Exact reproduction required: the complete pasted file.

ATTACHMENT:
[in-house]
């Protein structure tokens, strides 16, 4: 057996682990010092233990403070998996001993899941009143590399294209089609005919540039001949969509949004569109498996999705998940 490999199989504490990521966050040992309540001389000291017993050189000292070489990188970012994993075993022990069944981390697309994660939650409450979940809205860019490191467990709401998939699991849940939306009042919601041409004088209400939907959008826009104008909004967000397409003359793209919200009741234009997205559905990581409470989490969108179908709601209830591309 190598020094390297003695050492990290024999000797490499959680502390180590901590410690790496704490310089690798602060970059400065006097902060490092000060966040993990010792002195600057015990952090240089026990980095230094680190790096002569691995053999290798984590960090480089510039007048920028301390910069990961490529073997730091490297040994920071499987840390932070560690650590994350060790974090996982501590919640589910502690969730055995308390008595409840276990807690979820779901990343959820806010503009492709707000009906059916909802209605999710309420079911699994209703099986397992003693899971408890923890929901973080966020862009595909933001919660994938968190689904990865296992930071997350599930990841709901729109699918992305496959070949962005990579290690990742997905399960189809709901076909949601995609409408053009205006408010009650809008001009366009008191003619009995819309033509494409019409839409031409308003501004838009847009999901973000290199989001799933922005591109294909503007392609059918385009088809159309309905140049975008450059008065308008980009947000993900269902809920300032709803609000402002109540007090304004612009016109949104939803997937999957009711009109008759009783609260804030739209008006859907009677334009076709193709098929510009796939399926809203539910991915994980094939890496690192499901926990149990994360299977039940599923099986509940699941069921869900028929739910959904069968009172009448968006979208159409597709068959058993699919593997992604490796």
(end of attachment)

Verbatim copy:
[in-house]
């Protein structure tokens, strides 16, 4: 057996682990010092233990403070998996001993899941009143590399294209089609005919540039001949969509949004569109498996999705998940 490999199989504490990521966050040992309540001389000291017993050189000292070489990188970012994993075993022990069944981390697309994660939650409450979940809205860019490191467990709401998939699991849940939306009042919601041409004088209400939907959008826009104008909004967000397409003359793209919200009741234009997205559905990581409470989490969108179908709601209830591309 190598020094390297003695050492990290024999000797490499959680502390180590901590410690790496704490310089690798602060970059400065006097902060490092000060966040993990010792002195600057015990952090240089026990980095230094680190790096002569691995053999290798984590960090480089510039007048920028301390910069990961490529073997730091490297040994920071499987840390932070560690650590994350060790974090996982501590919640589910502690969730055995308390008595409840276990807690979820779901990343959820806010503009492709707000009906059916909802209605999710309420079911699994209703099986397992003693899971408890923890929901973080966020862009595909933001919660994938968190689904990865296992930071997350599930990841709901729109699918992305496959070949962005990579290690990742997905399960189809709901076909949601995609409408053009205006408010009650809008001009366009008191003619009995819309033509494409019409839409031409308003501004838009847009999901973000290199989001799933922005591109294909503007392609059918385009088809159309309905140049975008450059008065308008980009947000993900269902809920300032709803609000402002109540007090304004612009016109949104939803997937999957009711009109008759009783609260804030739209008006859907009677334009076709193709098929510009796939399926809203539910991915994980094939890496690192499901926990149990994360299977039940599923099986509940699941069921869900028929739910959904069968009172009448968006979208159409597709068959058993699919593997992604490796």